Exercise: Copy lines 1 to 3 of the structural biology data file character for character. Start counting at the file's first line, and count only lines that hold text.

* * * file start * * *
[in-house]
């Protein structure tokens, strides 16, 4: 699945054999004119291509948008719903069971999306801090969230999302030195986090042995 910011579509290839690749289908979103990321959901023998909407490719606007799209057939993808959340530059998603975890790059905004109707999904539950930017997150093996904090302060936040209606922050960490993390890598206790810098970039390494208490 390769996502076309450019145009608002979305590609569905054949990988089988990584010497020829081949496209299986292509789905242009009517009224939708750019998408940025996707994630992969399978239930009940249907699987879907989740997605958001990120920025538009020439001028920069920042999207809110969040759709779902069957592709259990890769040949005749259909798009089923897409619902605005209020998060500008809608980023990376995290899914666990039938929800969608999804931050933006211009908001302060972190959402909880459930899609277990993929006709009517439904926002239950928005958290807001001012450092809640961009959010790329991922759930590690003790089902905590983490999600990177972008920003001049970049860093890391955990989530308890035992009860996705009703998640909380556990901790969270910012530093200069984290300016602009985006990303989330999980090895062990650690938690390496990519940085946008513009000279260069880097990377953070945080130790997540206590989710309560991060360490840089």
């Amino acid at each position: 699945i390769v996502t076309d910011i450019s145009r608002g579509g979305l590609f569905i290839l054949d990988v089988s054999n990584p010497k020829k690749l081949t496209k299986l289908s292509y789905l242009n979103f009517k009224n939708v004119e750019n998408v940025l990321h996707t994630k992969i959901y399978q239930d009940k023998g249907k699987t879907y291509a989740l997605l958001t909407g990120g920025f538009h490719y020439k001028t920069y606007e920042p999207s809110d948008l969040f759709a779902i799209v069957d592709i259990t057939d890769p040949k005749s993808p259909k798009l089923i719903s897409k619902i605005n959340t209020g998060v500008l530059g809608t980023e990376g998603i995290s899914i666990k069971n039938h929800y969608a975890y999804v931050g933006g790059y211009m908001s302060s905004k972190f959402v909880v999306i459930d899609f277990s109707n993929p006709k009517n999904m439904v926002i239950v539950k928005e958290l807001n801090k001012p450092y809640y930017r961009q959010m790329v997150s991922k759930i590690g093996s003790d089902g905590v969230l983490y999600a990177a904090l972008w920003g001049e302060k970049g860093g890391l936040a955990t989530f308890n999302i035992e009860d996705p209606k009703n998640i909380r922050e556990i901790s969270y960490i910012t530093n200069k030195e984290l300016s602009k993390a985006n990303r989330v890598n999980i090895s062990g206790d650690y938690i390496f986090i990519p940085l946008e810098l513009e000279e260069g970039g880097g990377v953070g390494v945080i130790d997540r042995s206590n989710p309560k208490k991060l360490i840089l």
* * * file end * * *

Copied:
[in-house]
């Protein structure tokens, strides 16, 4: 699945054999004119291509948008719903069971999306801090969230999302030195986090042995 910011579509290839690749289908979103990321959901023998909407490719606007799209057939993808959340530059998603975890790059905004109707999904539950930017997150093996904090302060936040209606922050960490993390890598206790810098970039390494208490 390769996502076309450019145009608002979305590609569905054949990988089988990584010497020829081949496209299986292509789905242009009517009224939708750019998408940025996707994630992969399978239930009940249907699987879907989740997605958001990120920025538009020439001028920069920042999207809110969040759709779902069957592709259990890769040949005749259909798009089923897409619902605005209020998060500008809608980023990376995290899914666990039938929800969608999804931050933006211009908001302060972190959402909880459930899609277990993929006709009517439904926002239950928005958290807001001012450092809640961009959010790329991922759930590690003790089902905590983490999600990177972008920003001049970049860093890391955990989530308890035992009860996705009703998640909380556990901790969270910012530093200069984290300016602009985006990303989330999980090895062990650690938690390496990519940085946008513009000279260069880097990377953070945080130790997540206590989710309560991060360490840089």
């Amino acid at each position: 699945i390769v996502t076309d910011i450019s145009r608002g579509g979305l590609f569905i290839l054949d990988v089988s054999n990584p010497k020829k690749l081949t496209k299986l289908s292509y789905l242009n979103f009517k009224n939708v004119e750019n998408v940025l990321h996707t994630k992969i959901y399978q239930d009940k023998g249907k699987t879907y291509a989740l997605l958001t909407g990120g920025f538009h490719y020439k001028t920069y606007e920042p999207s809110d948008l969040f759709a779902i799209v069957d592709i259990t057939d890769p040949k005749s993808p259909k798009l089923i719903s897409k619902i605005n959340t209020g998060v500008l530059g809608t980023e990376g998603i995290s899914i666990k069971n039938h929800y969608a975890y999804v931050g933006g790059y211009m908001s302060s905004k972190f959402v909880v999306i459930d899609f277990s109707n993929p006709k009517n999904m439904v926002i239950v539950k928005e958290l807001n801090k001012p450092y809640y930017r961009q959010m790329v997150s991922k759930i590690g093996s003790d089902g905590v969230l983490y999600a990177a904090l972008w920003g001049e302060k970049g860093g890391l936040a955990t989530f308890n999302i035992e009860d996705p209606k009703n998640i909380r922050e556990i901790s969270y960490i910012t530093n200069k030195e984290l300016s602009k993390a985006n990303r989330v890598n999980i090895s062990g206790d650690y938690i390496f986090i990519p940085l946008e810098l513009e000279e260069g970039g880097g990377v953070g390494v945080i130790d997540r042995s206590n989710p309560k208490k991060l360490i840089l």